It has not (yet) happened but I remain struck by the fact that Welsh First Minister Mark Drakeford and I, along with the NI civil servant present, seemed to be the only people who were horrified at the idea, just as we were horrified when it became obvious UK ministers were telling their backbenchers and the DUP that it could all be changed later and was only a means to “get Brexit done”.

Boris Johnson either could not understand the implications of what he agreed with then Taoiseach Leo Varadkar in 2019 or believed it could be wiped away by barefaced lying bluster

Johnson's Liverpool meeting with then Taoiseach Leo Varadkar in October 2019 cleared the way for the North to have “the best of both worlds”, as Michael Gove quickly described the new proposals.

But Johnson either could not understand the implications of what he had agreed – the likelihood of NI thriving because it was strongly aligned with the EU – or believed it could be wiped away by the type of barefaced lying bluster he paraded in front of a group of NI businessmen in November 2019, telling them that they would be “no forms, no checks, no barriers of any kind” with regard to UK/NI trade even though he knew that was impossible .

Johnson said it because that is what business wanted to hear at that moment (he is a creature of instant gratification) but it then became what extreme NI Unionists, for their own political purposes, have insisted upon seeing honoured.

The fact is that the protocol is working. For example, just this week the County Down bakery Grahams secured an all-Ireland supply contract for Lidl, worth £2.5 million a year, while on an RTE interview a day later Dr Mike Johnston of the Dairy Council for Northern Ireland was clear that in his members’ view the protocol “should not change in any form”.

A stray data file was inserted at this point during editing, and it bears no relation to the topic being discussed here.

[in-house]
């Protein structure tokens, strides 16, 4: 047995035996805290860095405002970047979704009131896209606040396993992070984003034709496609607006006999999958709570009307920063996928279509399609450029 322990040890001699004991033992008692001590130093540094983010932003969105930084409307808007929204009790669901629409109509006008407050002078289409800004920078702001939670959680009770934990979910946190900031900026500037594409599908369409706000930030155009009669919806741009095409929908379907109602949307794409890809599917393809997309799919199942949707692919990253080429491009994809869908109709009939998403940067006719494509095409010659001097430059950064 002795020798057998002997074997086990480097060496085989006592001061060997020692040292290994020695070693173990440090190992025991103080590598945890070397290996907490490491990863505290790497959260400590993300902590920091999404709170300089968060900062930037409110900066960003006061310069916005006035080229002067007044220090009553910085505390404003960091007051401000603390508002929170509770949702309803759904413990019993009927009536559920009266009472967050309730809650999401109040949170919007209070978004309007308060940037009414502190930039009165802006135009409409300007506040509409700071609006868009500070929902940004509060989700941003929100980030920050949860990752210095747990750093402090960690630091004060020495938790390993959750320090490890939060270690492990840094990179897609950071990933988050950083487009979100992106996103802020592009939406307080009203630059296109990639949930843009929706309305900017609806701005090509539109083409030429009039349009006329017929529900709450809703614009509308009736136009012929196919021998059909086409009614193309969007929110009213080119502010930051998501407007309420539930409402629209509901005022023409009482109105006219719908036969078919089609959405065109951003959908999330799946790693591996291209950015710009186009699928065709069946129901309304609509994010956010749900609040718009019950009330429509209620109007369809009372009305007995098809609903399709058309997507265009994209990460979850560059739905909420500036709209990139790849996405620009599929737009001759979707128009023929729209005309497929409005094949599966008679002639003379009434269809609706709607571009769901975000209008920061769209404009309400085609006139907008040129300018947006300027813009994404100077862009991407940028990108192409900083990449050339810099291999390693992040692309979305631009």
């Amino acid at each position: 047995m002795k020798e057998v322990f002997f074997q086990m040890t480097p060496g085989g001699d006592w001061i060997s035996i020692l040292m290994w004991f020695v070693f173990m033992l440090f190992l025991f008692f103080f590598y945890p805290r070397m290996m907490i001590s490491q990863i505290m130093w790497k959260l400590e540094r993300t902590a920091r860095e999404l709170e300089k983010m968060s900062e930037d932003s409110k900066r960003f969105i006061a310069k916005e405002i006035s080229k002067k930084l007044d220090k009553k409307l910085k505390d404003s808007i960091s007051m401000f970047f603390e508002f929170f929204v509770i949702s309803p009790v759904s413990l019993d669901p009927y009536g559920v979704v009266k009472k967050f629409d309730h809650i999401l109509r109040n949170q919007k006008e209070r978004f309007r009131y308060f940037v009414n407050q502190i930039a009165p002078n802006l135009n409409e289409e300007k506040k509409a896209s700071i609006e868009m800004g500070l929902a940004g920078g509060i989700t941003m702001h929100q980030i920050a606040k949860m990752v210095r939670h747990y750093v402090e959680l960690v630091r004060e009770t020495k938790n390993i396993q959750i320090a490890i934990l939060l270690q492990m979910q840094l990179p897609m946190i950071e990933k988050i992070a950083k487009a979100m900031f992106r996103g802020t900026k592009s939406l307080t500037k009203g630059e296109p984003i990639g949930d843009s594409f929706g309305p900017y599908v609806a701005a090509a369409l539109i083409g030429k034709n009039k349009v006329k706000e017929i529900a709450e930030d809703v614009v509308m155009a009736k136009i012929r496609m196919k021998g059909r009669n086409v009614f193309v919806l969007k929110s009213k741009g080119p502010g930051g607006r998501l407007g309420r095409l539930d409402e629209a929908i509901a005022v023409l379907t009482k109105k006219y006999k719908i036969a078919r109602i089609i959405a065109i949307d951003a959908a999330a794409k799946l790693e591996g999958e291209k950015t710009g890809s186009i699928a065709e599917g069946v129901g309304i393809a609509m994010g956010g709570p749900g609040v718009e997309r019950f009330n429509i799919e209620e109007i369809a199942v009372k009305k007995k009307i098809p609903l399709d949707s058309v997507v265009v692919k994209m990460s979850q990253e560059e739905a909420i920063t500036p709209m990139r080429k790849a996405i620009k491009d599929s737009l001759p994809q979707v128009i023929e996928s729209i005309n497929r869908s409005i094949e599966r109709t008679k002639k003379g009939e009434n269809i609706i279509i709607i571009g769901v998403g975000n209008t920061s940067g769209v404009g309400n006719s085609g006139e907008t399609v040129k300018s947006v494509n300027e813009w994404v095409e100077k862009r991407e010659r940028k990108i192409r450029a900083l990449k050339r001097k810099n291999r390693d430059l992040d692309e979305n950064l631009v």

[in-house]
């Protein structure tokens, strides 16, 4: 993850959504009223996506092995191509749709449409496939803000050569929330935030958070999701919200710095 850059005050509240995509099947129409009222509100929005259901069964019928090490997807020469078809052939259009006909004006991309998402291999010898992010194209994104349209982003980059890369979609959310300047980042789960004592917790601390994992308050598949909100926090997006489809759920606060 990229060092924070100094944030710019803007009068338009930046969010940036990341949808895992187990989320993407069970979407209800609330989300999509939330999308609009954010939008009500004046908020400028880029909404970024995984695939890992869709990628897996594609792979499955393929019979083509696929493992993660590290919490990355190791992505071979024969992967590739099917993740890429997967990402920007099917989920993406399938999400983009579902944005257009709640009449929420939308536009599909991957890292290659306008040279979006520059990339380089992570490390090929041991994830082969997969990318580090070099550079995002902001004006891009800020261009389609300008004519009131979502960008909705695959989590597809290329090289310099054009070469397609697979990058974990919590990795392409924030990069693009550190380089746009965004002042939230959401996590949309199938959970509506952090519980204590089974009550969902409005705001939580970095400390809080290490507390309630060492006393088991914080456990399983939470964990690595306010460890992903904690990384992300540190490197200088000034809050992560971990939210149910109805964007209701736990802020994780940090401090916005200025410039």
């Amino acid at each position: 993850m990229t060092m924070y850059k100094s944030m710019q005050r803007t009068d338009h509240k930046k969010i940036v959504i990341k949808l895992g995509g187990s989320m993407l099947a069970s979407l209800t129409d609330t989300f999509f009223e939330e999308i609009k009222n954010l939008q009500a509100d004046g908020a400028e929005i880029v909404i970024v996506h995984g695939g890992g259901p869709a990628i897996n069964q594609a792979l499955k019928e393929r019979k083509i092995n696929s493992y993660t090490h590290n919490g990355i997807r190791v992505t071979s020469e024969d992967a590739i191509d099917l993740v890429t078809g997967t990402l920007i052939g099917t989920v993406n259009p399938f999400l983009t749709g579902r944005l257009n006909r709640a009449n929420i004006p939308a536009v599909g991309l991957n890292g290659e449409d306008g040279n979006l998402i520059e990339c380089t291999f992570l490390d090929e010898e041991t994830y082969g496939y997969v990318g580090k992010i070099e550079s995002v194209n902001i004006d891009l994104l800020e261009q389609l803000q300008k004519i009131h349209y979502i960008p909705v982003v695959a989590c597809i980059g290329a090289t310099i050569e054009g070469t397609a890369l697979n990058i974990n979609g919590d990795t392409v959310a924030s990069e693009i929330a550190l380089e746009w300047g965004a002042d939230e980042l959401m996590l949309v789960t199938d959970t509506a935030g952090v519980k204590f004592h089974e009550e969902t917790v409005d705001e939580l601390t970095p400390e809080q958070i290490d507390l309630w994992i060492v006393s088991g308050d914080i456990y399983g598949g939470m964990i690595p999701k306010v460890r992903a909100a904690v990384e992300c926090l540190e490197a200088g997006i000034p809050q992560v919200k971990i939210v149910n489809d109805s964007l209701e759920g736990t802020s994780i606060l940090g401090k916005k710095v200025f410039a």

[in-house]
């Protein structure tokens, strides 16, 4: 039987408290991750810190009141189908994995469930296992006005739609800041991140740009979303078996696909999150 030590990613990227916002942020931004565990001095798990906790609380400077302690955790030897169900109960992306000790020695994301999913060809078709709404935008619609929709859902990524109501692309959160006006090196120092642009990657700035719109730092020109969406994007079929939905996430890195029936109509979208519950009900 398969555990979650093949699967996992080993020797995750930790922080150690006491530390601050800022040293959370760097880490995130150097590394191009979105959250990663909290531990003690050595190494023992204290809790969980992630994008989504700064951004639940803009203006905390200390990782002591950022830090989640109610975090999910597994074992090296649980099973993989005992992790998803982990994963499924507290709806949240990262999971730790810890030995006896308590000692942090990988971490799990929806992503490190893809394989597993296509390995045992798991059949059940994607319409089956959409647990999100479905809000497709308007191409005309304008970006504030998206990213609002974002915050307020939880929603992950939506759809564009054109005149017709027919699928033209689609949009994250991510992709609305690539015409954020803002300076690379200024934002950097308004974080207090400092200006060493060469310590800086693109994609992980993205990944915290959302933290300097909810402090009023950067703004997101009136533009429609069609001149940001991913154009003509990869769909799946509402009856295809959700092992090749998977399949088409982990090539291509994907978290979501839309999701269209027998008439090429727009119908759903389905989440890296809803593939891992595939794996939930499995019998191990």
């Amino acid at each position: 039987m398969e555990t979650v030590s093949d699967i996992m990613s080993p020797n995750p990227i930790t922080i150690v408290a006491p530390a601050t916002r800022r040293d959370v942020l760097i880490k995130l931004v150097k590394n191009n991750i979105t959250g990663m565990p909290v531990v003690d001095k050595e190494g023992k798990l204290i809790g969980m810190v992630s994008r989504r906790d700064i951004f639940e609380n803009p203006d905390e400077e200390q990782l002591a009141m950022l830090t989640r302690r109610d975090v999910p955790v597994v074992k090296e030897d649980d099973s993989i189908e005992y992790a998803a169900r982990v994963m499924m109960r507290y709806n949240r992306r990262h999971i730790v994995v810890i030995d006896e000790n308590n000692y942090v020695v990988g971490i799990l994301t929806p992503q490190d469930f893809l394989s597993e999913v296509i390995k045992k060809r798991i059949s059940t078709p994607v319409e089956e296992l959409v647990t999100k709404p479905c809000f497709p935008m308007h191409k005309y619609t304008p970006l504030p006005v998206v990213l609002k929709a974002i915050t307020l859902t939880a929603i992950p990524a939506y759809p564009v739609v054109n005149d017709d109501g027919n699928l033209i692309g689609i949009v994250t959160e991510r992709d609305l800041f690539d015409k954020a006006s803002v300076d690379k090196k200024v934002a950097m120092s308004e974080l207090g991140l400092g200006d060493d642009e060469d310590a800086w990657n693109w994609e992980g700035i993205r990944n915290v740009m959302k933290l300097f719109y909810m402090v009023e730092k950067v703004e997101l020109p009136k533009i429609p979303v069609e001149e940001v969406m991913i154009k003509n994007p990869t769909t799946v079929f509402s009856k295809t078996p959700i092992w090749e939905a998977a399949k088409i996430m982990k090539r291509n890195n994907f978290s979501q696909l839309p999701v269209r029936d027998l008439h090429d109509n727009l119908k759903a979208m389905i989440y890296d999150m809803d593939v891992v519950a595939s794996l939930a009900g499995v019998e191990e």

Moreover, the protocol has majority political support as was clear from the results of the NI Assembly elections just two months ago.

It is alas inevitable that some form of bill will be introduced by Truss in the coming days. The Tories need to meet the demand from their Brexiteer backwoodsmen for another defiant gesture to the EU.

The paradox is that while what emerges may still not be enough to bring the DUP back to Stormont, it will inevitably wreak huge damage with our neighbours, rightly producing an ever-harder response by them, rather than the capitulation that Frost and Truss, against all the evidence, foolishly regard as inevitable.

The UK’s reputation and commitment to dialogue, negotiation and the rule of law will be further shredded, with the US in the vanguard of international disapproval, while vital unity in support of the Ukraine will be harmed by yet another internal UK Tory squabble about Europe.

Actual lives will also be put at risk in Northern Ireland.

There can be – and will be – no winners in this appalling, messy and entirely Tory-designed situation. We will all be losers yet again, as we have been from the first-post-Brexit day.

Scotland should never accept it, no matter the capitulation of Labour and the Liberals.

This is not being done in our name.